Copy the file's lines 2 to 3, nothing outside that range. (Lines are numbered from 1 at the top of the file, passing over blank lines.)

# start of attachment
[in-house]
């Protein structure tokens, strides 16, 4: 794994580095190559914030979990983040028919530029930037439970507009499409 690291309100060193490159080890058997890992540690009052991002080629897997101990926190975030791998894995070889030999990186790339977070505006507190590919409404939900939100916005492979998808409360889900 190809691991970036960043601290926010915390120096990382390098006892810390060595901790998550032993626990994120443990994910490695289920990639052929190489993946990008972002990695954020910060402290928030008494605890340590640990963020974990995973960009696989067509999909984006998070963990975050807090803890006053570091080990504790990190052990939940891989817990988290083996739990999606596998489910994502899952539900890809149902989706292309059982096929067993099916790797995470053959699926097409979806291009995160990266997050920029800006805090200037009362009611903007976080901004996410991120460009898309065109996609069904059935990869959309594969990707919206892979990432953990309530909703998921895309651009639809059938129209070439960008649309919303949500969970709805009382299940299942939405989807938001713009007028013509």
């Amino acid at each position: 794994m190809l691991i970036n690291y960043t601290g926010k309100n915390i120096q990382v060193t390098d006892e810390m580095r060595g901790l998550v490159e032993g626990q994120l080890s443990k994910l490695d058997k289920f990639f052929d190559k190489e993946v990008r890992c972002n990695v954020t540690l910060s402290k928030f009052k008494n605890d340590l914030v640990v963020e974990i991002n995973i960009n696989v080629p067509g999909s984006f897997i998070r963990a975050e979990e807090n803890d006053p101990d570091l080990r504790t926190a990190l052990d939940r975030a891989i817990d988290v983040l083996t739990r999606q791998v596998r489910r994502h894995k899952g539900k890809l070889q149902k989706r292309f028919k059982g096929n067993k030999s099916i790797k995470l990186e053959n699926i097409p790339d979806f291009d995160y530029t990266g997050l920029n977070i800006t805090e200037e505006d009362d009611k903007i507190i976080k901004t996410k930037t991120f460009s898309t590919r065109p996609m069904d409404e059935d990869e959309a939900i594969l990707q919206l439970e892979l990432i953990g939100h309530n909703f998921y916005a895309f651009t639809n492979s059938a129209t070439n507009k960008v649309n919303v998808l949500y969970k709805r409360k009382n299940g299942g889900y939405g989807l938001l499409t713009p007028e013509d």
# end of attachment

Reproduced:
């Protein structure tokens, strides 16, 4: 794994580095190559914030979990983040028919530029930037439970507009499409 690291309100060193490159080890058997890992540690009052991002080629897997101990926190975030791998894995070889030999990186790339977070505006507190590919409404939900939100916005492979998808409360889900 190809691991970036960043601290926010915390120096990382390098006892810390060595901790998550032993626990994120443990994910490695289920990639052929190489993946990008972002990695954020910060402290928030008494605890340590640990963020974990995973960009696989067509999909984006998070963990975050807090803890006053570091080990504790990190052990939940891989817990988290083996739990999606596998489910994502899952539900890809149902989706292309059982096929067993099916790797995470053959699926097409979806291009995160990266997050920029800006805090200037009362009611903007976080901004996410991120460009898309065109996609069904059935990869959309594969990707919206892979990432953990309530909703998921895309651009639809059938129209070439960008649309919303949500969970709805009382299940299942939405989807938001713009007028013509």
């Amino acid at each position: 794994m190809l691991i970036n690291y960043t601290g926010k309100n915390i120096q990382v060193t390098d006892e810390m580095r060595g901790l998550v490159e032993g626990q994120l080890s443990k994910l490695d058997k289920f990639f052929d190559k190489e993946v990008r890992c972002n990695v954020t540690l910060s402290k928030f009052k008494n605890d340590l914030v640990v963020e974990i991002n995973i960009n696989v080629p067509g999909s984006f897997i998070r963990a975050e979990e807090n803890d006053p101990d570091l080990r504790t926190a990190l052990d939940r975030a891989i817990d988290v983040l083996t739990r999606q791998v596998r489910r994502h894995k899952g539900k890809l070889q149902k989706r292309f028919k059982g096929n067993k030999s099916i790797k995470l990186e053959n699926i097409p790339d979806f291009d995160y530029t990266g997050l920029n977070i800006t805090e200037e505006d009362d009611k903007i507190i976080k901004t996410k930037t991120f460009s898309t590919r065109p996609m069904d409404e059935d990869e959309a939900i594969l990707q919206l439970e892979l990432i953990g939100h309530n909703f998921y916005a895309f651009t639809n492979s059938a129209t070439n507009k960008v649309n919303v998808l949500y969970k709805r409360k009382n299940g299942g889900y939405g989807l938001l499409t713009p007028e013509d």